• Respond and interact with your fans on the Oscar issue.  They’ re disappointed, talk to them about it. Don’t leave it.  you keep on tweeting and posting about how sorry you are and about ‘owning it’. Rather post an image of a cupcake you made with Reevas face on it and saying you’re sorry. Post an update  on what you’ve learned from the situation. Being sincere and naked will do you well, you’re fans will soon forgive you.
  • Place your website link in your About section, so you can  drive traffic to it. AFTER fixing your website (more on that later).

Let’s look at their Twitter account. 2014-02-26 10-44-56 AMSo, when I open the account, what social media is concerned and their great potential, let me speak about what I see.

  • The Twitter background looks great. Not much to say there. It ties in with their theme and corporate colors, which is embedded in everything they do: from their displays, their store facade etc.
  • Their tagline: ‘Mucking Afazing Cakes’. This is just me, but this could be better. But it’s also embedded in their marketing and materials that it cannot really be changed. If I was them, I would make a move to, in the next few months, phase this out and get something more appropriate in. Once again, my personal opinion.
  • You may notice in the bio that they post their images on Flickr.  Guys, get off right now. Flickr is no longer a relevant image platform.  Migrate all your content over to Pinterest, create boards specific to different products: Cupakes, cakes, store, specials etc. Then create a community board where your fans can also create/bake and post their stuff on. Give them a weekly task and you may even host competitions. You may even find some new talent this way. Also, get on Instagram. Because you can’t backdate your images, start posting  your new creations, like you do on Facebook, and then some vintage ones, from your Flickr account. Use hashtags, build your following and interact.

Besides all of the above, and the blunder they made yesterday, their account and activity is pretty solid. Just some small tweaks I would do:

  • From what I can tell, since yesterday they have been responding. What I would like to see more, is digging into their 19.1+k followers and building relationships with them.
  • Make interest Twitter lists and monitor and read them.
  • See who’s making cakes themselves and compliment them (if  it’s worthy), you could maybe make someone’s day.
  • See who is having their birthday soon. Bake them a mini cake AFTER doing research and see who/what they like and craft a creation after that. Send i t for free. This is one of the greatest marketing things you can do and  you can work it into your marketing cost or budget.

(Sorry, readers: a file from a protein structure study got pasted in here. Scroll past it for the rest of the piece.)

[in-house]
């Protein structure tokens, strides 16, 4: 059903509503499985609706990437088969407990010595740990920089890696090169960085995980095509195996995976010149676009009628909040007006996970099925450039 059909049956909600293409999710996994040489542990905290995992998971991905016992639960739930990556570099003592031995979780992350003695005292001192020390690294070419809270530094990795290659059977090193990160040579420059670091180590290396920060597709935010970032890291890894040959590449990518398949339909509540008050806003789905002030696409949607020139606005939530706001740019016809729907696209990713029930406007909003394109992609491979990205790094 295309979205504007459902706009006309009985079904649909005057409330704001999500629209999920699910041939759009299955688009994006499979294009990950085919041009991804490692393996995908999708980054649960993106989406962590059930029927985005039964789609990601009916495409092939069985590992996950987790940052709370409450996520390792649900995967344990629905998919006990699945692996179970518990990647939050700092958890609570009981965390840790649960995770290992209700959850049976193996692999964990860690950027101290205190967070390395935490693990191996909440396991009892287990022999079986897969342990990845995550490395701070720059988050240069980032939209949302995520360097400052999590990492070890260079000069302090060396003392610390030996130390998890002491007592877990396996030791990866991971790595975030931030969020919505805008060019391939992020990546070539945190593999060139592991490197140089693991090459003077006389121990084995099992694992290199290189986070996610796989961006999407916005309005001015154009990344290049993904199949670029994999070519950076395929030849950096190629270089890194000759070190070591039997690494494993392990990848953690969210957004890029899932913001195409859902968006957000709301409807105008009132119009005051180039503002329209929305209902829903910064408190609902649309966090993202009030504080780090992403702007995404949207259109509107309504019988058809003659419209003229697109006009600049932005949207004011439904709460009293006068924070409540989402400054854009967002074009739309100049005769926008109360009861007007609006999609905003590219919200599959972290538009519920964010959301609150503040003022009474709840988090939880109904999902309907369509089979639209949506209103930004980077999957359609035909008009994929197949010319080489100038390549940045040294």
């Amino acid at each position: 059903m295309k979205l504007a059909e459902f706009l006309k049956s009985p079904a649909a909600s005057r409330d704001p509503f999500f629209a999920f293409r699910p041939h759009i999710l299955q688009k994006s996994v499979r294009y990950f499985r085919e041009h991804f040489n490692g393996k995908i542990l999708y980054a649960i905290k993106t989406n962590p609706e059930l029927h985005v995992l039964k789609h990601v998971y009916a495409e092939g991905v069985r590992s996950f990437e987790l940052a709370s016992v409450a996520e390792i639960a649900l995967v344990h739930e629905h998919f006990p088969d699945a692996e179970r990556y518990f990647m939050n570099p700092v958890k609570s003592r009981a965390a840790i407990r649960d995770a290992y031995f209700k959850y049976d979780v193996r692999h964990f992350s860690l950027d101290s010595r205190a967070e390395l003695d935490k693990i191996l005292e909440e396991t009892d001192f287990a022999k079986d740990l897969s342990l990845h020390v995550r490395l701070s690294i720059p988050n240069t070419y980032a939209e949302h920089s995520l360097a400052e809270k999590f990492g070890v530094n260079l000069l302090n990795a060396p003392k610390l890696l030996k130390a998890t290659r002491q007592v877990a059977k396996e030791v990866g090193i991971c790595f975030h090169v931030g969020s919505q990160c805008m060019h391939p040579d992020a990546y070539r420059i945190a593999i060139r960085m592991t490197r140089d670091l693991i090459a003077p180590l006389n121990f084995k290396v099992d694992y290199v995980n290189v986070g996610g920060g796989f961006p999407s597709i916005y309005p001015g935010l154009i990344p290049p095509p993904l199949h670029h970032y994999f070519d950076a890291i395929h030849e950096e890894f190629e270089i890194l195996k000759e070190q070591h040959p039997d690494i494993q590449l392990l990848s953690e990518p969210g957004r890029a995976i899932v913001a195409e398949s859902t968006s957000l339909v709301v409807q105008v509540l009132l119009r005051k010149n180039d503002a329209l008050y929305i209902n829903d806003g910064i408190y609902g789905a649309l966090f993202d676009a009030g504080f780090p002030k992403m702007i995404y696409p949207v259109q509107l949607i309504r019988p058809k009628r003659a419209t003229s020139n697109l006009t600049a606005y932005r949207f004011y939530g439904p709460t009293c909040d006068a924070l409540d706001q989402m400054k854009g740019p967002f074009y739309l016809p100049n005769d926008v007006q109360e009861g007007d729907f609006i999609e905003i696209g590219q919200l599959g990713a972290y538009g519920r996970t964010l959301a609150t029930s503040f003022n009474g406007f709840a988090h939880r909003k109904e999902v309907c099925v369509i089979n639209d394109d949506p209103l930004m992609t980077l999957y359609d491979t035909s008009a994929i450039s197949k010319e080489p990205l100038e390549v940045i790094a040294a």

• With regards to damage control, follow the courtcase (be there on ground zero if you can) and tweet commentary that’s sensitive, showing that you’re not insensitive and that you’re human, and that your ‘mistake’ was truly a mistake.
  • Don’t disappear after this blunder. Pick yourself up and go again. The #OscarMedia hashtag is still going, so still stay involved. You rode the hashtag, ride it ’till it dies out on the beach.

But with 19 thousand followers, I can only add to their apparent success so far.

Let’s look at their website:

2014-02-26 11-13-45 AM

This is a WordPress website, so it has tons of potential, so I’m just going to highlight some thoughts  regarding website  design and marketing tools.

  • Spruce up your design. With your amazing product and your great local  brand, there’s a lot you can do.
  • Add sliders showcasing the different products you have.
  • Install a proper blog and make it part of your home page presentation.
  • Write and post proper blog posts, as often as you can.
  • Have a call- to-action on the home page, for instance, a place where people can order.
  • Give away a free report and build leads.
  • Fuse your social media into your website, encouraging activity and interaction – not drawing traffic away from your website.
  • Re -purpose your testimonial page and install such a widget in your  sidebar or even footer.
  • The site isn’t up to their social media standard, so having such an awesome Twitter account, I wouldn’t put my website link there until it’s fixed.

Those are just ‘some’ of the thought I have regarding their website. But, like doing the right things in social media and STILL  failing, you can also build a website the right way and still be wrong.

Some final tips.

I had some more thoughts regarding their online marketing while I was writing this post. They didn’t fit in anywhere, so I thought of writing this separate section to address or add them: